In a world where getting your audience’s attention is near to impossible, keeping your message short and sweet seems to be the recipe for success. At Nina Hale Inc., we specialize in paid media with a team of expert paid media planners. Our paid media planners write concise, informative copy but exactly how do they do it?
They go back to the basics! A Haiku, the three-lined poem consisting of five syllables in the first and last lines and 7 syllables in the middle line, can present the same challenges as writing attention-grabbing ad copy. So we decided to task our team to write paid media-inspired haiku. Our rock stars accepted and answered some questions on their strategy – see what they had to say below.
GIVE US YOUR BEST PAID MEDIA HAIKU!
What do you find most difficult about writing paid search ads?
- “Character limits. Or anticipating what your audience is searching for and incorporating that within the message.” – Austin V.
- “When you’re one character limit over and can’t fit in the punctuation at the end of an ad.” – Axel R.
- “Including all aspects of best copy practices, such as keyword insertion, calls-to-action, and differentiators.” – Ben W.
- “Writing something enticing that stands out while staying withing 70 characters or less.” – Danielle N.
Do you have any tips or tricks that help you write concise ads?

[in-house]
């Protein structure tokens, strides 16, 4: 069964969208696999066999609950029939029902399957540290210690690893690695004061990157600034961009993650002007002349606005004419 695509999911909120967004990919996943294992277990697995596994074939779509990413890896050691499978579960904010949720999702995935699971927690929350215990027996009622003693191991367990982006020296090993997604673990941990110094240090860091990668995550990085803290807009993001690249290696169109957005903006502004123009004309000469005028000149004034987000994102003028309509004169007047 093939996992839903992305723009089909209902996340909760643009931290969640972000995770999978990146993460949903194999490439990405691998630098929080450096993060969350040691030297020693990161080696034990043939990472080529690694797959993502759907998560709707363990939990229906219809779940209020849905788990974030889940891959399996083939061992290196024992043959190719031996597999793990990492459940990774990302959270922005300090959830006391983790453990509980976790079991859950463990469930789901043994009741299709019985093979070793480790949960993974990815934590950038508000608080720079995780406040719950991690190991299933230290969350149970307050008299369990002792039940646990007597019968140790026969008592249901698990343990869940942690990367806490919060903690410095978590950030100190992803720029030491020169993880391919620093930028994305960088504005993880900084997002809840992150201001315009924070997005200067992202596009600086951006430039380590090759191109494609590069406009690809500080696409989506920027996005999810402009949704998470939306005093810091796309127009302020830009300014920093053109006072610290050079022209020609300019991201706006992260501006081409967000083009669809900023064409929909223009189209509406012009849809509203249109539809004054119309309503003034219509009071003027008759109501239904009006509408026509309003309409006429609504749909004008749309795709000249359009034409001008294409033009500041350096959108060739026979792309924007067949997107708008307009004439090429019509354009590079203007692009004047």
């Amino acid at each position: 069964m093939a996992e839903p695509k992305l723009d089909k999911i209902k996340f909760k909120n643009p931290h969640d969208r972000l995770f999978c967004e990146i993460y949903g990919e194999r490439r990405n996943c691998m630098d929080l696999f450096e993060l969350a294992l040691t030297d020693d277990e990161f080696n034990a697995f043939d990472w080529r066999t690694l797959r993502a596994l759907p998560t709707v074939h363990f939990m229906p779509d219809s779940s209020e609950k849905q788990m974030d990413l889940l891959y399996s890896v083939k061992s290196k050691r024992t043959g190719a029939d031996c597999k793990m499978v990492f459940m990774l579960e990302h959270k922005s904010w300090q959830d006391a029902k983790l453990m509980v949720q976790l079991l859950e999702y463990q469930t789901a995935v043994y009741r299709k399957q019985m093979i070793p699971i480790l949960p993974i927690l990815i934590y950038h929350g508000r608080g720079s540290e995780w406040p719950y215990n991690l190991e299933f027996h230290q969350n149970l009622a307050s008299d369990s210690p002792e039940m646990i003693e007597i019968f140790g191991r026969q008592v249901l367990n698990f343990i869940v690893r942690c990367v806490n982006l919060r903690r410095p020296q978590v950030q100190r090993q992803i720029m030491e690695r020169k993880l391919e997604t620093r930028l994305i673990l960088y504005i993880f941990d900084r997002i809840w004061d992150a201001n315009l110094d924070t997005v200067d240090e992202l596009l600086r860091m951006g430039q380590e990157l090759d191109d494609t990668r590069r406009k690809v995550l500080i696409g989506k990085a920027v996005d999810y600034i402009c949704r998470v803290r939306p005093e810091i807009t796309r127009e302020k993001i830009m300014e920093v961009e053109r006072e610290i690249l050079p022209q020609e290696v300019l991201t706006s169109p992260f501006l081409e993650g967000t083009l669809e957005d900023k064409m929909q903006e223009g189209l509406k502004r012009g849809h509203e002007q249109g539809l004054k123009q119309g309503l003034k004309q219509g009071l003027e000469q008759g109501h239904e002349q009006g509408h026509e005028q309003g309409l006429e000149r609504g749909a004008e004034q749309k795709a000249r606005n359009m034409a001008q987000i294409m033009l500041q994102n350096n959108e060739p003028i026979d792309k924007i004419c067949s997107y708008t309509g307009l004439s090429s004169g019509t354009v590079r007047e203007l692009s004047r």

- “Keep things simple and clean, but don’t talk down to your audience.” – Austin V.
- “Sometimes I’ll write four to six different variations of an ad to find the one I like the most.” – Axel R.
- “If you’re stuck, look at what your competitors are doing and point out what you don’t like about them.” – Ben W.
- “Cut out unnecessary filler words that aren’t keywords or that are attention grabbing. ” -Danielle N.
What do you think is the most important thing to be sure you include in the ads?
- “Call-to-action. Otherwise, how would they know what you’re offering or want them to do?” – Austin V.
- “Making sure you use the proper domain extensions like .com, .org.” – Axel R.
- “Message relevant to query intent.” – Ben W.
- “A strong call-to-action that is descriptive but also will get the searcher’s attention.” – Danielle N.